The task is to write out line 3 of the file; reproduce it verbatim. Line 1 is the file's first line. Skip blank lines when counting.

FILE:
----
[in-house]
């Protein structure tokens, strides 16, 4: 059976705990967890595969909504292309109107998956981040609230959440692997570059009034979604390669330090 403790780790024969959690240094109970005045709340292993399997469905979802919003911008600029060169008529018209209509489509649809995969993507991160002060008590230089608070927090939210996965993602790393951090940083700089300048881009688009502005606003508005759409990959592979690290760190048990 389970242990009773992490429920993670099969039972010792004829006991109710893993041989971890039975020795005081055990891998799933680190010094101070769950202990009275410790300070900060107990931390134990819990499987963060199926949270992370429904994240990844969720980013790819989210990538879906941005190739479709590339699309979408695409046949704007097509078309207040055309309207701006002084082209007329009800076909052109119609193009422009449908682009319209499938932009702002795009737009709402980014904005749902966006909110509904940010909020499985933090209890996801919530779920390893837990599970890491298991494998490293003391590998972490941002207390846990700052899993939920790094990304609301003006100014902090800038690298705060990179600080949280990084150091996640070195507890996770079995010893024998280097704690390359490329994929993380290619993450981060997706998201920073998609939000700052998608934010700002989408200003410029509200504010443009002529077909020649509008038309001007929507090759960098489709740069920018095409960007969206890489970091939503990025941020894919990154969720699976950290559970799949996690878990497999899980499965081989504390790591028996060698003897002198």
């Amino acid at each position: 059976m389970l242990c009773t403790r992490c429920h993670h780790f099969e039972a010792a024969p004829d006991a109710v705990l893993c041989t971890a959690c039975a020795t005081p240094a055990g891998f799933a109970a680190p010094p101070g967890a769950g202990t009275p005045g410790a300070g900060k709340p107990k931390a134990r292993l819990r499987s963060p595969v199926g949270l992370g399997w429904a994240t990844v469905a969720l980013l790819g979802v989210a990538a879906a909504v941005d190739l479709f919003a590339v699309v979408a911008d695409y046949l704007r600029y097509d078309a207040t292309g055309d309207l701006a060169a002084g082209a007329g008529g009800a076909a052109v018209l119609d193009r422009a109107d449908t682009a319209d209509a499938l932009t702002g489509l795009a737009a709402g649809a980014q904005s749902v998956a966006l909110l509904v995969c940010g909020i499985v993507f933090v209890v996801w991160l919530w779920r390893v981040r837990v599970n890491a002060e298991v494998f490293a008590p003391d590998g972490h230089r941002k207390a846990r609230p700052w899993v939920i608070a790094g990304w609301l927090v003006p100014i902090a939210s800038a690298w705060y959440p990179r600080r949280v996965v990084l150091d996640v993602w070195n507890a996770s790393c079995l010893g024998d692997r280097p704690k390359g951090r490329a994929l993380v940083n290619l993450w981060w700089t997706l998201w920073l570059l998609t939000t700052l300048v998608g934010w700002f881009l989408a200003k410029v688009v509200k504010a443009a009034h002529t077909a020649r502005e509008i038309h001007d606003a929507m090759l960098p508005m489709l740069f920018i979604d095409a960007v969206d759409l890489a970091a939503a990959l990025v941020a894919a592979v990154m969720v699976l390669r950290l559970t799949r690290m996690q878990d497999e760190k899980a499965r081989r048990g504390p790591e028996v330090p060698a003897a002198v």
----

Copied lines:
């Amino acid at each position: 059976m389970l242990c009773t403790r992490c429920h993670h780790f099969e039972a010792a024969p004829d006991a109710v705990l893993c041989t971890a959690c039975a020795t005081p240094a055990g891998f799933a109970a680190p010094p101070g967890a769950g202990t009275p005045g410790a300070g900060k709340p107990k931390a134990r292993l819990r499987s963060p595969v199926g949270l992370g399997w429904a994240t990844v469905a969720l980013l790819g979802v989210a990538a879906a909504v941005d190739l479709f919003a590339v699309v979408a911008d695409y046949l704007r600029y097509d078309a207040t292309g055309d309207l701006a060169a002084g082209a007329g008529g009800a076909a052109v018209l119609d193009r422009a109107d449908t682009a319209d209509a499938l932009t702002g489509l795009a737009a709402g649809a980014q904005s749902v998956a966006l909110l509904v995969c940010g909020i499985v993507f933090v209890v996801w991160l919530w779920r390893v981040r837990v599970n890491a002060e298991v494998f490293a008590p003391d590998g972490h230089r941002k207390a846990r609230p700052w899993v939920i608070a790094g990304w609301l927090v003006p100014i902090a939210s800038a690298w705060y959440p990179r600080r949280v996965v990084l150091d996640v993602w070195n507890a996770s790393c079995l010893g024998d692997r280097p704690k390359g951090r490329a994929l993380v940083n290619l993450w981060w700089t997706l998201w920073l570059l998609t939000t700052l300048v998608g934010w700002f881009l989408a200003k410029v688009v509200k504010a443009a009034h002529t077909a020649r502005e509008i038309h001007d606003a929507m090759l960098p508005m489709l740069f920018i979604d095409a960007v969206d759409l890489a970091a939503a990959l990025v941020a894919a592979v990154m969720v699976l390669r950290l559970t799949r690290m996690q878990d497999e760190k899980a499965r081989r048990g504390p790591e028996v330090p060698a003897a002198v």